Explorations in Black Leadership

Co-Directed by Phyllis Leffler & Julian Bond

"Black Feeling, Black Talk"

GIOVANNI: But the deal was, in two years you should have completed a book-length manuscript. Well, I completed a book the first year, and having done so and it is poetry, I said, "Well, who's going to publish my poetry, right?" Nobody. I mean who is going to be interested in this? So I called my grandmother and a few friends and I asked my grandmother for $500 dollars because I knew she had it. And I asked a few other people to make it a loan and I had the book published, right. I'm not a bad business woman. I'm not ever going to be rich, but rich was never an object for me.

So I had the book, Black Feeling, Black Talk. I had a thousand copies of it, so I have to sell it, right? So I went to...Book Store --

BOND: In Harlem.

GIOVANNI: -- in Harlem, right, and Robin's Book Store in Philadelphia, City Lights in California. I sent around -- I sent five copies here, five copies there. Asked the people to sell it. Do you know nobody cheated me? They sold them. You'd get these little checks for three dollars, you know. And I thought, "Okay, if you're going to do that -- and this was like Business 101 -- if you're going to do that, the business has to be separate -- which we need to probably still teach, having watched the executives really loot their companies. But business has to be separated from the person.

So I had the business account which meant that I needed to make $700 in this account to take that book back, right. If I tampered with that then I wouldn't know if I had actually made the money. But I said to Columbia, you know, "I did it. I did the book, and it's out and I published it and it's copyrighted and it's in the Library of Congress and it's a nice book and it got reviewed in the minor presses -- not the major presses -- but in the minor presses. And so I want my MFA." They said, "No, no, Miss Giovanni, it's a two-year program." You know how people say "it's a two-year program"?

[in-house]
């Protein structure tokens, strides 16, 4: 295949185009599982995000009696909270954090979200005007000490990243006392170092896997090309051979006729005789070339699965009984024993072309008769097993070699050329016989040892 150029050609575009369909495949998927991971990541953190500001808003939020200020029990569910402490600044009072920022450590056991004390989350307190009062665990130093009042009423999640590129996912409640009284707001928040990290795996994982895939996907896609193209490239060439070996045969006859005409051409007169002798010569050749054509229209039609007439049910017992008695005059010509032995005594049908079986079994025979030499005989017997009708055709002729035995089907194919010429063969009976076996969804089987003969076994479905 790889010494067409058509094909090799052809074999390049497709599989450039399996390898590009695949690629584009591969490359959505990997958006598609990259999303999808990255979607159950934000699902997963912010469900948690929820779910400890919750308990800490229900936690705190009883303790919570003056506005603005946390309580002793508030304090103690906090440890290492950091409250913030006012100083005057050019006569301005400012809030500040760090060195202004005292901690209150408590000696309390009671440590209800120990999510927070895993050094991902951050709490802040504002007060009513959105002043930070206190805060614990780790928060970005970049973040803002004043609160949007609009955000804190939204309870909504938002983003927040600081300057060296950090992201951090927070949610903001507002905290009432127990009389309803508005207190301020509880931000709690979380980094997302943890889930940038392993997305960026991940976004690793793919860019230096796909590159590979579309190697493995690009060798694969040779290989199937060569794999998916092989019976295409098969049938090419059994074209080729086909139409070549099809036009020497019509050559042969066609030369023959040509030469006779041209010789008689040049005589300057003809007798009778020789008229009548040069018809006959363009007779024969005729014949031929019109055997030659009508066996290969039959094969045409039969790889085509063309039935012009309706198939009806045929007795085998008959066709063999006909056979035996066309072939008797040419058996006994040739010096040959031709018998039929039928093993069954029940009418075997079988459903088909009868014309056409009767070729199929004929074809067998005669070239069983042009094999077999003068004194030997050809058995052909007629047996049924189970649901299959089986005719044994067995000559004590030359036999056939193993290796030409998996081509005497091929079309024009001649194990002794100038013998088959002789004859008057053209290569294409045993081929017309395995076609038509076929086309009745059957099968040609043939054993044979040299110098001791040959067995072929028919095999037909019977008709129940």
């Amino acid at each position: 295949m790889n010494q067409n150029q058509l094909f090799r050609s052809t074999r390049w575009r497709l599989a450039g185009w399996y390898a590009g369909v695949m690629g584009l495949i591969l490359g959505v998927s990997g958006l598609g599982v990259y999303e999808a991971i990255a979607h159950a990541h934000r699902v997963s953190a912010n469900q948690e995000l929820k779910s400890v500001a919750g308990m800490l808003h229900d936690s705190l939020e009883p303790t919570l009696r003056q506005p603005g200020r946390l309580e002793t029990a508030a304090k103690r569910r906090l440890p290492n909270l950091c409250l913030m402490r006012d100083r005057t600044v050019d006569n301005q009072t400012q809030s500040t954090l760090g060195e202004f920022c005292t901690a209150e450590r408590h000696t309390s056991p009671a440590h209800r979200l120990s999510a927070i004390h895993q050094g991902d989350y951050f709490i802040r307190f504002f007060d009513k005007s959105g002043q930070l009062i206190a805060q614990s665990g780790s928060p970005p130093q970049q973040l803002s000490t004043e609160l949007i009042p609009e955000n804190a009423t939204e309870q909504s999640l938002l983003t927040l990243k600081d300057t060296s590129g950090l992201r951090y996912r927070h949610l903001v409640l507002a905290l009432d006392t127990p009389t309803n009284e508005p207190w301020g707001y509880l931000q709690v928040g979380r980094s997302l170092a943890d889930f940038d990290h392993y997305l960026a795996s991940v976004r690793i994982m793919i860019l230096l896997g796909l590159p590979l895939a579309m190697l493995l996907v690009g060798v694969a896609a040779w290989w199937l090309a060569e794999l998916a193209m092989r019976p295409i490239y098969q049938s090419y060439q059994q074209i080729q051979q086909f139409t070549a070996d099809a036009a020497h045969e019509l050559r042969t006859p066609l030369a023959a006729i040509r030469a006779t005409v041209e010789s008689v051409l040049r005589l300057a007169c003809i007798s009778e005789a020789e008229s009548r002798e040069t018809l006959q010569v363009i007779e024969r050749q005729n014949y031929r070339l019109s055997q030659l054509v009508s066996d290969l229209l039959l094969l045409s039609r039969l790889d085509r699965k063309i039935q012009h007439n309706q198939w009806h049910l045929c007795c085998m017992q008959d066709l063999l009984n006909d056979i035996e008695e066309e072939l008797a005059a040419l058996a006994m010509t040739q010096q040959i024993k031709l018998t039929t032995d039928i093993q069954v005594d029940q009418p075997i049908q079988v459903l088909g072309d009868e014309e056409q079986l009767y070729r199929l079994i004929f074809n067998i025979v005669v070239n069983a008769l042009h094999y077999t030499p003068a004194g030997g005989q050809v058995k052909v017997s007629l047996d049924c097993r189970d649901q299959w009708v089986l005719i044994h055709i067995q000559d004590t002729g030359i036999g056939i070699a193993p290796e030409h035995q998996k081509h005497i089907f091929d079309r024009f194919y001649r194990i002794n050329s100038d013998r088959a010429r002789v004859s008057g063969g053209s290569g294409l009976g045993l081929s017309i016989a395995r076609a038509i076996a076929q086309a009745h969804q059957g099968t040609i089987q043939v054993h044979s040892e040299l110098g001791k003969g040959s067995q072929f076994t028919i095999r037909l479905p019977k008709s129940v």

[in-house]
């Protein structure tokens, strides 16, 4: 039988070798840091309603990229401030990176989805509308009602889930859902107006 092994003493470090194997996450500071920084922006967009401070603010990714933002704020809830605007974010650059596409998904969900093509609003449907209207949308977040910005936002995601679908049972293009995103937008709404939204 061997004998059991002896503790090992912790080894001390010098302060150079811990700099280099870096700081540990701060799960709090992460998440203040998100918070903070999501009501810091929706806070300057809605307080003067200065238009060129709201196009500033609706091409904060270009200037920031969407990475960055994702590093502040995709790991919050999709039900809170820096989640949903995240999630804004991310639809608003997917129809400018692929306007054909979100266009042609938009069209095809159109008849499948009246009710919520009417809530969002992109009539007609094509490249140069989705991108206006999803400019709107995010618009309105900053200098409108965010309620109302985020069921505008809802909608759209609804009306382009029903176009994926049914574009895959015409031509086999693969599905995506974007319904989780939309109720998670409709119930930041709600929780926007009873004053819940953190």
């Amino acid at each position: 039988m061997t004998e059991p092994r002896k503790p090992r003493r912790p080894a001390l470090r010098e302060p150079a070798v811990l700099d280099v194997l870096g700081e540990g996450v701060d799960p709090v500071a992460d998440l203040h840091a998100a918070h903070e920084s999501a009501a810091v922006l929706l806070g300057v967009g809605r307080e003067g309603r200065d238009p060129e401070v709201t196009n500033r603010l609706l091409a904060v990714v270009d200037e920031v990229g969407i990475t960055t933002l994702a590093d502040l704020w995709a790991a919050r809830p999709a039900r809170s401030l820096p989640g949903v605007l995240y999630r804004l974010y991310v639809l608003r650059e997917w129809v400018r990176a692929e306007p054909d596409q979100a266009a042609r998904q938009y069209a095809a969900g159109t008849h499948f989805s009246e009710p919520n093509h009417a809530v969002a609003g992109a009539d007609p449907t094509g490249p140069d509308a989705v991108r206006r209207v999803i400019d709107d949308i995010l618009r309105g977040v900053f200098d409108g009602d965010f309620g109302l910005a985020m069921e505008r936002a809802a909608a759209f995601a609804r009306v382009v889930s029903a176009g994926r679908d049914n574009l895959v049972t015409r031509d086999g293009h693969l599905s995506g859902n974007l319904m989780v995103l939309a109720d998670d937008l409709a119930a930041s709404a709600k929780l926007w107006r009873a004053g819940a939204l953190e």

"You have to complete the second year." I thought, "No," to myself, "that's not going to work for me."

So I had to think that one through. I said, "Okay." So I re-enrolled and I went down -- because I had a scholarship from Ford -- I went down to the comptroller's office and I said, "I'm Nikki Giovanni." I presented all that. I said, "I want my check." She said, "No, Miss Giovanni, we don't give that. That check comes from Ford to Columbia and it pays your tuition." I said, "That's racist of you because you're saying I can't -- I don't know how to handle the money, you know. So that's terribly racist of you," and "Who do I talk to about this? Because I'm shocked." I said, "I didn't realize this, but I'm shocked. I put a year in here and I should be -- I'm grown -- " I was twenty-four years old. She said, "Oh, no. You'd have to talk to -- "

It ended up I talked to one of the vice presidents who said the same thing -- race cards work every now and then. I said, "All right, I can't believe -- but if you want to keep my money you keep it, because I'm gone." So we worked it out. "So here, we're going to give you your check," which I really wanted because it was my check. I didn't want to go back to Columbia because I didn't see wasting time.